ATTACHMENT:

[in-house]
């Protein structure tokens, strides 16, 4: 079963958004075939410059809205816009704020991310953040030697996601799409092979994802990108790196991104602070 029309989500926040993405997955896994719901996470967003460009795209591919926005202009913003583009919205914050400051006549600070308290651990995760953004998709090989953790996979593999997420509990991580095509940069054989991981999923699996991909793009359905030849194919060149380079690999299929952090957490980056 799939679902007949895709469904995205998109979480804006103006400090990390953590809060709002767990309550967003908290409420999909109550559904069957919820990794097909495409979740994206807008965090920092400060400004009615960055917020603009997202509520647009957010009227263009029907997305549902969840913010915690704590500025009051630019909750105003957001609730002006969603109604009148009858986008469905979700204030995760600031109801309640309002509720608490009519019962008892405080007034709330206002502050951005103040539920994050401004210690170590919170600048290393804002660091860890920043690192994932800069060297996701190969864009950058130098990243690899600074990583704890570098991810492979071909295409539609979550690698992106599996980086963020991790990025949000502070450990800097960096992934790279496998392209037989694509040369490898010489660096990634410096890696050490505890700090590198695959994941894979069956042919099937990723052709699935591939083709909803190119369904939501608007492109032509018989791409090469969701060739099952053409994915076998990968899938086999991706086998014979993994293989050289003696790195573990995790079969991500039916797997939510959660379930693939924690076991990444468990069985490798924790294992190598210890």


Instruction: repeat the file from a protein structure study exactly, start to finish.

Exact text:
[in-house]
């Protein structure tokens, strides 16, 4: 079963958004075939410059809205816009704020991310953040030697996601799409092979994802990108790196991104602070 029309989500926040993405997955896994719901996470967003460009795209591919926005202009913003583009919205914050400051006549600070308290651990995760953004998709090989953790996979593999997420509990991580095509940069054989991981999923699996991909793009359905030849194919060149380079690999299929952090957490980056 799939679902007949895709469904995205998109979480804006103006400090990390953590809060709002767990309550967003908290409420999909109550559904069957919820990794097909495409979740994206807008965090920092400060400004009615960055917020603009997202509520647009957010009227263009029907997305549902969840913010915690704590500025009051630019909750105003957001609730002006969603109604009148009858986008469905979700204030995760600031109801309640309002509720608490009519019962008892405080007034709330206002502050951005103040539920994050401004210690170590919170600048290393804002660091860890920043690192994932800069060297996701190969864009950058130098990243690899600074990583704890570098991810492979071909295409539609979550690698992106599996980086963020991790990025949000502070450990800097960096992934790279496998392209037989694509040369490898010489660096990634410096890696050490505890700090590198695959994941894979069956042919099937990723052709699935591939083709909803190119369904939501608007492109032509018989791409090469969701060739099952053409994915076998990968899938086999991706086998014979993994293989050289003696790195573990995790079969991500039916797997939510959660379930693939924690076991990444468990069985490798924790294992190598210890």